DT 26727

Daily Telegraph Cryptic No 26727

Hints and tips by Libellule

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BD Rating – Difficulty ** Enjoyment ***

Pretty straight forward stuff today from Rufus, but still as entertaining as ever.

If the hint isn’t enough to help you find the answer, you can reveal it by highlighting the space between the curly brackets

Across

1. Celebrity spy trial one triggered (11)
{PERSONALITY} – An anagram (triggered) of SPY TRIAL ONE is also a well known person.

9. Certainly not like Thomas (9)
{DOUBTLESS} – Another word for “certainly not” is also unlike the Apostle Thomas, someone who refuses to believe in something without direct physical evidence.

10. Weird how mill-race ends in the lake (5)
{EERIE} – Put the last letter of race into one of the Great Lakes to produce a word that means supernatural or mysterious.

11. Small number may get lift or fall asleep (3,3)
{NOD OFF} – NO (small number) and a word that means to take off or remove (typically ones hat).

12. Carefully select a manual digging implement (4-4)
{HAND-PICK} – To choose or select with great care could also be something that you might use to manually excavate a hole.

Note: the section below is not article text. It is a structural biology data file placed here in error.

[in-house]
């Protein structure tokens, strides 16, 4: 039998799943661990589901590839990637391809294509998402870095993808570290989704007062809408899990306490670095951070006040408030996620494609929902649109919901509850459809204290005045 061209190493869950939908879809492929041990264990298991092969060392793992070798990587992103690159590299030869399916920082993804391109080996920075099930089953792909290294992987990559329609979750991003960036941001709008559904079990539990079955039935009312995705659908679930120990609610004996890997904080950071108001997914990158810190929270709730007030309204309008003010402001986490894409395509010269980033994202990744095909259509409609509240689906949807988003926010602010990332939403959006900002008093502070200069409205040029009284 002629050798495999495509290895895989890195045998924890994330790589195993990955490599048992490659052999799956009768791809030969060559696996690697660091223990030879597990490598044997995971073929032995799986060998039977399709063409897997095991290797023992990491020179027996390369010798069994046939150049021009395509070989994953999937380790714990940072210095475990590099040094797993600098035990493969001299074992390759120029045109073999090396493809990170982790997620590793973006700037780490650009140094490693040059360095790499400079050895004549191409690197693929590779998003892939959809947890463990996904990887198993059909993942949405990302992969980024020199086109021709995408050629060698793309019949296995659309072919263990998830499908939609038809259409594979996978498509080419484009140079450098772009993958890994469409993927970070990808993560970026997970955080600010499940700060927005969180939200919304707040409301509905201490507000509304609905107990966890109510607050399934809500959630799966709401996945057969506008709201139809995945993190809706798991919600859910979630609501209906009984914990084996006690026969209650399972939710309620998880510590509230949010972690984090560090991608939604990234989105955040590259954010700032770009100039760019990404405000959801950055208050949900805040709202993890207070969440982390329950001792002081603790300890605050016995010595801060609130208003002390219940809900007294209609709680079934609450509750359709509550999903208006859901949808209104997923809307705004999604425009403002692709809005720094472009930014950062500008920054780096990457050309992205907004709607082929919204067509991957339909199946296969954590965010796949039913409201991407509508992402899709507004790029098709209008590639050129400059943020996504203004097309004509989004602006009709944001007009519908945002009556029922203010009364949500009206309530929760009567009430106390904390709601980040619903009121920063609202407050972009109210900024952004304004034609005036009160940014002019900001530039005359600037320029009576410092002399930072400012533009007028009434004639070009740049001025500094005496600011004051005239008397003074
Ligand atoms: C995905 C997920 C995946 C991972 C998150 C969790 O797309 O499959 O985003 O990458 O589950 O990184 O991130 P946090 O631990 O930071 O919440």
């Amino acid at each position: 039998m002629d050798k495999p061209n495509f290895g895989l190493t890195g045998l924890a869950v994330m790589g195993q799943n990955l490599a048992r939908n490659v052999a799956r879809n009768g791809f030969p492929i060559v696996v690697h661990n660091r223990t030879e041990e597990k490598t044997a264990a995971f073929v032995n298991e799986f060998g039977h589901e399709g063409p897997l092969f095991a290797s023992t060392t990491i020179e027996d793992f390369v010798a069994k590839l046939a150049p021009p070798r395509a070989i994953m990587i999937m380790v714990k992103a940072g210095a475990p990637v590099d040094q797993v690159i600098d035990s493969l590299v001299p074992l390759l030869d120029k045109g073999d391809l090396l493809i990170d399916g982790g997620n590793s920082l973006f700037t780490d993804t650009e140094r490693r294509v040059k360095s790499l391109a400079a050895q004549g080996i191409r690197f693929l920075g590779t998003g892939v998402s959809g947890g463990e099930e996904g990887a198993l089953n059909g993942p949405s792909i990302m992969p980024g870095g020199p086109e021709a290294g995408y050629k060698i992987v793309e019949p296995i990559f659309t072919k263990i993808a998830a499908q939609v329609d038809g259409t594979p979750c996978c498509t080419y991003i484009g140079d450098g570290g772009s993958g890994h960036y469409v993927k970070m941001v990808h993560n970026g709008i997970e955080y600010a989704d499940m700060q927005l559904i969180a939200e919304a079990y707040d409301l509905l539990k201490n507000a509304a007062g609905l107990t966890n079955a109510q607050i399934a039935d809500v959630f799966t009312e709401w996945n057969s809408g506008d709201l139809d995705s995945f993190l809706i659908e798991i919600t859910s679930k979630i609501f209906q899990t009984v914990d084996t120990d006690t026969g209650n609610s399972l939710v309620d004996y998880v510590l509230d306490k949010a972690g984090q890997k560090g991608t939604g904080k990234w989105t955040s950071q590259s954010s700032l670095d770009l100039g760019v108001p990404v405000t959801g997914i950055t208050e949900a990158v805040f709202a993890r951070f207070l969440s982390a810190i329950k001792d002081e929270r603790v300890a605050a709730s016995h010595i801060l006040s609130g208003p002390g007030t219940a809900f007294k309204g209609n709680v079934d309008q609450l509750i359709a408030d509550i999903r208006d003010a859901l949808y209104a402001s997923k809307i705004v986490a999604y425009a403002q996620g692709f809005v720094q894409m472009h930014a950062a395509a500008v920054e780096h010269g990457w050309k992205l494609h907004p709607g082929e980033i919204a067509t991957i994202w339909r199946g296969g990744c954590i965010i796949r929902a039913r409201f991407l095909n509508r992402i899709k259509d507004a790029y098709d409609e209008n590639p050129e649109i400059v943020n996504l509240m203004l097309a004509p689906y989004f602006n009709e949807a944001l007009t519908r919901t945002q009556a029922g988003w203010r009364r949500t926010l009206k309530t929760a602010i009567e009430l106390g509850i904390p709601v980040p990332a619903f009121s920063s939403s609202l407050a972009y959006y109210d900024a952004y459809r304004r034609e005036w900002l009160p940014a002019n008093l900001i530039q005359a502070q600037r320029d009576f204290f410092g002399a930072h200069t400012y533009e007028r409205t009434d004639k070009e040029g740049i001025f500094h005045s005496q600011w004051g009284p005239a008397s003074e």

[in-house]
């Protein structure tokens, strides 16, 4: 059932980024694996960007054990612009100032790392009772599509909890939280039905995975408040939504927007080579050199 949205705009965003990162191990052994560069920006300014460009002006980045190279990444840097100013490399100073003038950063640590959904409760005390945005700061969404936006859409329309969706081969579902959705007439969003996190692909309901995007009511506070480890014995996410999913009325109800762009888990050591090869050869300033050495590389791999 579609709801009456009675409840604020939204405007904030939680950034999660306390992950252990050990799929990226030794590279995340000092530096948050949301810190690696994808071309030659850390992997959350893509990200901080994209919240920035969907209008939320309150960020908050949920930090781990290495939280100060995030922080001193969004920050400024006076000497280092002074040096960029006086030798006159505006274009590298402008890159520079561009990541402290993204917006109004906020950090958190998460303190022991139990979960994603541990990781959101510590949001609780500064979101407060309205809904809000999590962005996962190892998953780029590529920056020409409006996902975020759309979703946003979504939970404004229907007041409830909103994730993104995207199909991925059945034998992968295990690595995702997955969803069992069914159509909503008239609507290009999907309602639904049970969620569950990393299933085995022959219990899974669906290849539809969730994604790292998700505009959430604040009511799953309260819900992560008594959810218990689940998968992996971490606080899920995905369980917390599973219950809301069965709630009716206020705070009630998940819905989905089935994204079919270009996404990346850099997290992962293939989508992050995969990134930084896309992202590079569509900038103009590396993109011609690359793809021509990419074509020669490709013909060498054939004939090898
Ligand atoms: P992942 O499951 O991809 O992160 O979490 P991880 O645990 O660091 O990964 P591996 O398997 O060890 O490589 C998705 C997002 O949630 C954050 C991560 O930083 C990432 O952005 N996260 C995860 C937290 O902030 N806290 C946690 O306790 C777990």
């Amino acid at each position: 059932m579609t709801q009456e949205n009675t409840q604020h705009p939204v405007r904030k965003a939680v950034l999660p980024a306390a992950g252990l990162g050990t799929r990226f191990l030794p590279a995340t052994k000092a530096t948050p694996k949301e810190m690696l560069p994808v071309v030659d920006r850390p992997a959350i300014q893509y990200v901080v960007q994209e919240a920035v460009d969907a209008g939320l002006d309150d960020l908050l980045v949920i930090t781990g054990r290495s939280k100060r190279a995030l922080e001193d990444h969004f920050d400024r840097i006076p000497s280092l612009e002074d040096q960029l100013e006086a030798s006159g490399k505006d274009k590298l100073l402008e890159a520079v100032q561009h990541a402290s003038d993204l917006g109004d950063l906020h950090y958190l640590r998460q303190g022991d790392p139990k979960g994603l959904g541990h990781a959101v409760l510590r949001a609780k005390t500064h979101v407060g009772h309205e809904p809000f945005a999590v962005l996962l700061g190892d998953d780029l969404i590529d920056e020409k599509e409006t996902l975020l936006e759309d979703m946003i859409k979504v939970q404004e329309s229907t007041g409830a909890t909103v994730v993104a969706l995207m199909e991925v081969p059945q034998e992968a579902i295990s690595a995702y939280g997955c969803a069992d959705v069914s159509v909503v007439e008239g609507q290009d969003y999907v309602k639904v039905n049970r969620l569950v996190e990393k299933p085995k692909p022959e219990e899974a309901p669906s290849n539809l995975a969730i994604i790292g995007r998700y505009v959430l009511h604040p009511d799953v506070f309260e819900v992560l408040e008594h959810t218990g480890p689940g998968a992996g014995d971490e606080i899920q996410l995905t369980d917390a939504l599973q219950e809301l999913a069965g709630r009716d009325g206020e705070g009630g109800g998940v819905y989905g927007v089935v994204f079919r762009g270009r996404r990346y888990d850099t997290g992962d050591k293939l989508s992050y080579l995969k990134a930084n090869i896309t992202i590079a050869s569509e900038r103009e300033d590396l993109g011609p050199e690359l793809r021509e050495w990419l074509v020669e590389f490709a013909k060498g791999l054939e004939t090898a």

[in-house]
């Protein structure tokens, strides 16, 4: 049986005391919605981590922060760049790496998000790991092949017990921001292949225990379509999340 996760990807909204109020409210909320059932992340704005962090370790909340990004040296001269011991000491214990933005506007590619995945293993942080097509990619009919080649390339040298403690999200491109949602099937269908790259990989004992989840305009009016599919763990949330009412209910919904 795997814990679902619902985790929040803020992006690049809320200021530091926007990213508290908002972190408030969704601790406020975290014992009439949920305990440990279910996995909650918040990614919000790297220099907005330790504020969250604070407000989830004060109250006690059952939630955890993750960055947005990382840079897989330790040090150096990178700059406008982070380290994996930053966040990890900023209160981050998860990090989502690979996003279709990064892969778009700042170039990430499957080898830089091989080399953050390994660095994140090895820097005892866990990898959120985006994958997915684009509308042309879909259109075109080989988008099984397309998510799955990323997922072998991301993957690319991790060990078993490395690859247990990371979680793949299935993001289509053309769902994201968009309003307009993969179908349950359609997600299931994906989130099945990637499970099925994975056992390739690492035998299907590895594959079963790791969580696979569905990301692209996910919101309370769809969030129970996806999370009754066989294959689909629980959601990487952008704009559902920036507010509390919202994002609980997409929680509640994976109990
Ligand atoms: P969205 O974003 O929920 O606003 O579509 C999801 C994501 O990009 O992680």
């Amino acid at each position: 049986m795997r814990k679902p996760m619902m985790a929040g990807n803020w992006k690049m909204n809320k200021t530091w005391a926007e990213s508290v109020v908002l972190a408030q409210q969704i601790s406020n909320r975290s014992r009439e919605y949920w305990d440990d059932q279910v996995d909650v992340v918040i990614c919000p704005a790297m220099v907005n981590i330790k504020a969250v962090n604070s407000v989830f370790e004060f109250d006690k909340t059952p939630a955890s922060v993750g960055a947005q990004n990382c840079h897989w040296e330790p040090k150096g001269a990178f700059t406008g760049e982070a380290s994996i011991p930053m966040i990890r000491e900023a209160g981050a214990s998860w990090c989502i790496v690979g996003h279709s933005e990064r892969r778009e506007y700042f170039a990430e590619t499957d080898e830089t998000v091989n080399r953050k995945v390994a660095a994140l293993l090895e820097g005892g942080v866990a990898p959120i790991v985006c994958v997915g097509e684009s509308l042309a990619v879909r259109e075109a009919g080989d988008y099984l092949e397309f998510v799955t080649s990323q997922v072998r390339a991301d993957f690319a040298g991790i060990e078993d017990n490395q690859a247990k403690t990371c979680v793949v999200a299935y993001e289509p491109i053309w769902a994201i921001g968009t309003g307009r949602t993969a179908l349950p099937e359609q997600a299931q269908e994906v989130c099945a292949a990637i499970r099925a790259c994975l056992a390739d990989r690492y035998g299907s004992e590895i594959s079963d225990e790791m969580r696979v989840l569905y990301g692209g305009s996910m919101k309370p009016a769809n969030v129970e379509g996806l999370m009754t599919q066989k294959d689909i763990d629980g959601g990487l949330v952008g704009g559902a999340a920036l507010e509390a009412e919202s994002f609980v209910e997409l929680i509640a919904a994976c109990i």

13. Sally alters image of Tories (6)
{SORTIE} – An anagram (alters image) of TORIES is the sort of sally that’s an excursion.

15. Weapon — injure about one thousand with it (8)
{SCIMITAR} – Put a mark left on the skin after a wound has healed around I M (thousand) and IT to get a curved sword.

18. Gives some support for regular girlfriends (8)
{STEADIES} – A word that describes firming something in a position or place could also be regular girlfriends.

19. In trouble, is repeatedly after credit (6)
{CRISIS} – CR (credit) followed by IS twice.

21. Refurbished local tea place (8)
{ALLOCATE} – An anagram (refurbished) of LOCAL TEA.

23. One who hardly rules? (6)
{TYRANT} – An absolute ruler who governs in a harsh cruel manner.

26. Not very bright, needs to be properly organised (5)
{DENSE} – An anagram (properly organised) of NEEDS.

27. Manufacturers of eye-drops (4,5)
{TEAR DUCTS} – They carry the salty contents of the lachrymal glands.

28. Split up the business and go separate ways (4,7)
{PART COMPANY} – Breaking up a formal business entity could also refer to people who separate.

Down

1. They’re out of step and they’re over-fussy (7)
{PEDANTS} – An anagram (out of) of STEP AND for people who are concerned chiefly with insignificant detail – crossword bloggers perhaps?

2. Drinks and a sandwich (5)
{ROUND} – A drink for each person in a group, could also be pieces of bread.

3. Mad at being forgotten? (3,2,4)